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Lucy Popescu’s theatre news: Modest Little Man; The Good Dad; Coppelia; Prison Game; Carousel; White Witch; Camp Siegfried

02 September, 2021 — By Lucy Popescu

Prison Game

TRY to catch Francis Beckett’s Modest Little Man, Upstairs at the Gatehouse until September 5. It begins in May 1945, when Britain celebrated victory and cheered Winston Churchill. But revolution is in the air. How does Clement Attlee, “a modest little man with plenty to be modest about”, rise to the challenge?

Gail Louw’s one-woman play The Good Dad (A Love Story), performed by Sarah Lawrie, is at the Hope Theatre until September 11. Based on real-life events from the 1980s, this haunting family drama is told from the unique perspectives of mother, daughter and sister. Directed by Anthony Shrubsall.

• World-renowned choreographer Kevan Allen’s new version of Léo Delibes’ comic ballet, Coppelia, is at the Cockpit Theatre September 2-11. Franz falls in love with a young woman who sits on her balcony reading a book. He wants to marry her even though he is already engaged to Swanhilda. His fiancé discovers Coppelia is actually a life-size doll that belongs to the mad scientist, Dr Coppelius. Allen immerses the audience into the sometimes-unsettling mind of the doctor and his relationship with the wider community of villagers. His company combines a diverse mix of styles that cross all genres of dance.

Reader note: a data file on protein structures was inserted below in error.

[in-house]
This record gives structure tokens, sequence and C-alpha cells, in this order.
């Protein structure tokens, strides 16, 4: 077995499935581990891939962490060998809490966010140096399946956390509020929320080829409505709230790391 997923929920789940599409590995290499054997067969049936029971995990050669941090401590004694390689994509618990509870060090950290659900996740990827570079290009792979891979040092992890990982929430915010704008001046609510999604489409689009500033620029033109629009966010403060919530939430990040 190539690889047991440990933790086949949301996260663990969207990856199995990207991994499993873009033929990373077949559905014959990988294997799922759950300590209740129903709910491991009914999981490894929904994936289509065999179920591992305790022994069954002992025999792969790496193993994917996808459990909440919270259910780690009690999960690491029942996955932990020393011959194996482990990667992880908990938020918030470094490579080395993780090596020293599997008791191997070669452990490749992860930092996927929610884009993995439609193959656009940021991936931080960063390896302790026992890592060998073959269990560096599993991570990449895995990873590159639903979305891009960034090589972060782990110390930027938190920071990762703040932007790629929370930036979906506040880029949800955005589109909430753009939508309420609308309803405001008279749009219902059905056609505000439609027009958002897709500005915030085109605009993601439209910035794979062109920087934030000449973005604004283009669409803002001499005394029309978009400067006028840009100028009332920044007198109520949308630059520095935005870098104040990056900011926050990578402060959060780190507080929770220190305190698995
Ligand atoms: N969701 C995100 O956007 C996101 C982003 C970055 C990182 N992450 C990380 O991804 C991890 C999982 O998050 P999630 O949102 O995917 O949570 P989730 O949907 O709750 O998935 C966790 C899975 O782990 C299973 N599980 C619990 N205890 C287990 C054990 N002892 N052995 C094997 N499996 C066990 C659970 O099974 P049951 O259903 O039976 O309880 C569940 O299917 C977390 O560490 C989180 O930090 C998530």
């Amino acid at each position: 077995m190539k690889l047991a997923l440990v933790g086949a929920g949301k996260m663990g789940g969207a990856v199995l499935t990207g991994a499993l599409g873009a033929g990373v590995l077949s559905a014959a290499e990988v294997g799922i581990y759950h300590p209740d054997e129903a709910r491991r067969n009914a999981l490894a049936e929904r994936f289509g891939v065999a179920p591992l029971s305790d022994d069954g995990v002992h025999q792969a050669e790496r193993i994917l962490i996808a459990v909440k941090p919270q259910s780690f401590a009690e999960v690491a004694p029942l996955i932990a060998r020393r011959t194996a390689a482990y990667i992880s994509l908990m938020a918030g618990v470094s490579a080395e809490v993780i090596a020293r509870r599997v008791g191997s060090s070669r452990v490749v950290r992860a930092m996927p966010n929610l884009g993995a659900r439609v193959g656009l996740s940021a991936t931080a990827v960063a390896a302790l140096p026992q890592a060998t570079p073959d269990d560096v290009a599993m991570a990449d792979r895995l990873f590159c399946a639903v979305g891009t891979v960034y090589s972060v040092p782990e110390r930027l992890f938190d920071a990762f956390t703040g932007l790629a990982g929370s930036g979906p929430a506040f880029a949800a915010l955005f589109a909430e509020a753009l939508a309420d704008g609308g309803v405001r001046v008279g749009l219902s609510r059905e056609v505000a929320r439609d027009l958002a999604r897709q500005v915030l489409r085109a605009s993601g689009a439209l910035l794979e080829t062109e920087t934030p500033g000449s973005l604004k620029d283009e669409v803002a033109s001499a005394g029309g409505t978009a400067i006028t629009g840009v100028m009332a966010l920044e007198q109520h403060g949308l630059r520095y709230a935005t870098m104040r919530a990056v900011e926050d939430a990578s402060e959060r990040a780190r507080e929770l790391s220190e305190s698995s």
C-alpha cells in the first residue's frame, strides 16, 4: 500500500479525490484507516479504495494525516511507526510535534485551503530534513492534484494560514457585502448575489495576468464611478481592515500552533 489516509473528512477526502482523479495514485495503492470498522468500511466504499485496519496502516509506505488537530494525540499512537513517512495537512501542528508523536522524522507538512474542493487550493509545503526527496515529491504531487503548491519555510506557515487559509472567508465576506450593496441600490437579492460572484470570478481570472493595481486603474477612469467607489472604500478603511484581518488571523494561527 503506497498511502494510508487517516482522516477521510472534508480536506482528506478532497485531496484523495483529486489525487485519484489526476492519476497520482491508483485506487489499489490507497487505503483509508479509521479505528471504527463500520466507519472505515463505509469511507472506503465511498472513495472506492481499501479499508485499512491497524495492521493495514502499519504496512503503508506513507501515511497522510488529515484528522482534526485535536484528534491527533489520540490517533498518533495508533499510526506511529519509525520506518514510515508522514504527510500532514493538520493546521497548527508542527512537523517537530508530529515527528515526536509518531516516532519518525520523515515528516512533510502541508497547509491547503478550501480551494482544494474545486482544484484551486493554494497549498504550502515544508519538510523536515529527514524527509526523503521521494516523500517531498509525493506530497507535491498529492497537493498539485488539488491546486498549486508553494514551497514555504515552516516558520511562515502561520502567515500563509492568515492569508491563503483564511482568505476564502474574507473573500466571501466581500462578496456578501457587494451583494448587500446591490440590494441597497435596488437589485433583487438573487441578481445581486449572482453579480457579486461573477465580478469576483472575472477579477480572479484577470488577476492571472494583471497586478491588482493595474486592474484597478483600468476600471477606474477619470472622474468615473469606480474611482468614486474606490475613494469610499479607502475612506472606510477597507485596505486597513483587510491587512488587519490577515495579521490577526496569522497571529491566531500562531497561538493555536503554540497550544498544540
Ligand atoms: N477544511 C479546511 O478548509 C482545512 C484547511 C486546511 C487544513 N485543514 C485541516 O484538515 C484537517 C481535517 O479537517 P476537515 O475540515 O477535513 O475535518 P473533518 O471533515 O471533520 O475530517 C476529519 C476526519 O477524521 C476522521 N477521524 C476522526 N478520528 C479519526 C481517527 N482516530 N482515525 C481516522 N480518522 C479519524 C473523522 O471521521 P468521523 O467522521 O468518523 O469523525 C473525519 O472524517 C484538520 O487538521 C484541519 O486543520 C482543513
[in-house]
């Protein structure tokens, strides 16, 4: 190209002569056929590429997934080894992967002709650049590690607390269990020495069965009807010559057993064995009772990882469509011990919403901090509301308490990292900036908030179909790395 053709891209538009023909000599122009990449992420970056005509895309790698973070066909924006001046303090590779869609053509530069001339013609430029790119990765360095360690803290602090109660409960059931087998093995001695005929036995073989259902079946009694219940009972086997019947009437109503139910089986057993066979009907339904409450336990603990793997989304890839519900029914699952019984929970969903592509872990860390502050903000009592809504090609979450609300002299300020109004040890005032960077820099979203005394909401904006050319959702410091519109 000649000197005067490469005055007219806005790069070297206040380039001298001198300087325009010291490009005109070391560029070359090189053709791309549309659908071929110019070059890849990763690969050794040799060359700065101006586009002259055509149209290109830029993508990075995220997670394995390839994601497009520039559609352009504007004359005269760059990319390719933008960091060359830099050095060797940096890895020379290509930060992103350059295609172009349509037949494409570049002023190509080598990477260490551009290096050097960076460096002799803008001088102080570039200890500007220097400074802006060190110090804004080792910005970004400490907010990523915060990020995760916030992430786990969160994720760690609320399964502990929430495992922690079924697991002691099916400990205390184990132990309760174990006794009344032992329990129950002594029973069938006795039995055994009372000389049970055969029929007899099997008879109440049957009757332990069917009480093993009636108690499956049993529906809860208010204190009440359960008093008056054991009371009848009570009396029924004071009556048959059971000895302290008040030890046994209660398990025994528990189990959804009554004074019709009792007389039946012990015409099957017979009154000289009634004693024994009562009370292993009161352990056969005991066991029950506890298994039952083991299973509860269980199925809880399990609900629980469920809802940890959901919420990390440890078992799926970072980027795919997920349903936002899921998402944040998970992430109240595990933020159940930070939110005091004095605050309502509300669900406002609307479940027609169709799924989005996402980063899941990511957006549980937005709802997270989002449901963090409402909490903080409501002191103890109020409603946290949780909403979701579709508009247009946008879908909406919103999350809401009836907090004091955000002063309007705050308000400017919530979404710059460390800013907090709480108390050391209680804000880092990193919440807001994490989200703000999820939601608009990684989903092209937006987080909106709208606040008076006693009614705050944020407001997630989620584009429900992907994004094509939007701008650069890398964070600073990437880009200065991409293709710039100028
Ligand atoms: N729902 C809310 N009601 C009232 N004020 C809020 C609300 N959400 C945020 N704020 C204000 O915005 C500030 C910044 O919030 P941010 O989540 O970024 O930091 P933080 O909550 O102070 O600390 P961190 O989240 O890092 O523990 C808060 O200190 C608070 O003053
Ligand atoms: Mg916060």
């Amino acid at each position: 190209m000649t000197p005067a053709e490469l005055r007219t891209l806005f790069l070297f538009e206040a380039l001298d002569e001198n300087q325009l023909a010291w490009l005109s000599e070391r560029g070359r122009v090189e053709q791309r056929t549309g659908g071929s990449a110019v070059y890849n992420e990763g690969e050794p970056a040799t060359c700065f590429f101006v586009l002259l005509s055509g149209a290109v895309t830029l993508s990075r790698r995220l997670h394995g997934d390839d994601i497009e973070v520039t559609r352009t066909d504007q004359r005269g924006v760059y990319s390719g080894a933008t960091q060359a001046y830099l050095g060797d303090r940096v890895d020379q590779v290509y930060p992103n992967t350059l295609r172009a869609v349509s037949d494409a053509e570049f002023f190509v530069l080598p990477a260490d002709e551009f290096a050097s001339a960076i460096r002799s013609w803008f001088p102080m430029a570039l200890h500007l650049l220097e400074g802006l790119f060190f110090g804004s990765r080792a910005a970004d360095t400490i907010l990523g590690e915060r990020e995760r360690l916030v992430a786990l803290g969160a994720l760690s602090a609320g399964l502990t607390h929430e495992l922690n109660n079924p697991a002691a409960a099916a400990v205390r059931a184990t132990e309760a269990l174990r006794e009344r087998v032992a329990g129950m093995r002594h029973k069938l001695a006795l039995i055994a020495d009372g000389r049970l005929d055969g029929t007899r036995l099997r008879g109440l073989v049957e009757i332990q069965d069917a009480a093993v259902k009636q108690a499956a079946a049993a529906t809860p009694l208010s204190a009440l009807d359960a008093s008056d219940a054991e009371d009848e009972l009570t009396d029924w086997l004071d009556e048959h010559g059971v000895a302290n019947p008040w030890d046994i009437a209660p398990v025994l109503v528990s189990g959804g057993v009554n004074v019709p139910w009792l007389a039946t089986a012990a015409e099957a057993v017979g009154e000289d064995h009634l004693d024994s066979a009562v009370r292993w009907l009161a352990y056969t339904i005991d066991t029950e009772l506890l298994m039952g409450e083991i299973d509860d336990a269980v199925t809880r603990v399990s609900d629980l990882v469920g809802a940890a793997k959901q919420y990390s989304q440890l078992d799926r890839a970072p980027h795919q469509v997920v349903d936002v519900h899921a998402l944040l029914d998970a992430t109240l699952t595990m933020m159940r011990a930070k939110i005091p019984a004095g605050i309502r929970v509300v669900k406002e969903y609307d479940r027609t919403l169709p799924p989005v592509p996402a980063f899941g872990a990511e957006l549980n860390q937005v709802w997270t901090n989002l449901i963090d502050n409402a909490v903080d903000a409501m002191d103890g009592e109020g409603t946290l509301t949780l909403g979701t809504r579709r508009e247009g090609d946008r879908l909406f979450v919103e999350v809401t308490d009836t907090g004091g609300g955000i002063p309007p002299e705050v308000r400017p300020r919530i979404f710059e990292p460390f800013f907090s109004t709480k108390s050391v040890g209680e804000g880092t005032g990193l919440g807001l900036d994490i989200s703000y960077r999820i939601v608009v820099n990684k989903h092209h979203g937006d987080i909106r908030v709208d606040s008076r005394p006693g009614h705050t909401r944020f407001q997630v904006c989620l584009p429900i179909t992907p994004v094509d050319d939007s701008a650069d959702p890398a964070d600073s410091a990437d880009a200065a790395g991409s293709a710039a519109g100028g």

Prison Game by Marcus Hercules is Downstairs at the Pleasance Theatre from Sept 7-11. When prison is your world, how do you function within society? This one-man performance is the story of how prison can define a man. Developed using real life accounts, Prison Game deals with the effects of institutionalisation on the psyche of an individual and the people around them.

• While it’s still warm(!), don’t miss Rodgers and Hammerstein’s classic musical Carousel, featuring a score that includes If I Loved You and You’ll Never Walk Alone at Regent’s Park Open Air Theatre until September 25. Timothy Sheader directs with choreography by Drew McOnie.

Barry Reckord’s White Witch is at Bloomsbury Theatre from September 7-18. Set in Jamaica against the backdrop of the 18th-century slave trade, it follows the fortunes of Annie Palmer, a white woman who, following her affair with a black man, is married off to a plantation owner. Incensed by the death of her lover and her own brutal treatment, she rebels against her marriage. But after a string of murders, rumours of witchcraft are rife.

• Inspired by the 1930s summer camp, run exclusively for American youth of German descent on New York’s Long Island, Bess Wohl’s Camp Siegfried is at the Old Vic September 7-October 30. On the brink of the Second World War, two teenagers embark upon a relationship, each searching for identity and acceptance. But soon, they become dangerously consumed by the camp’s real aim: the preaching of Nazi ideology.


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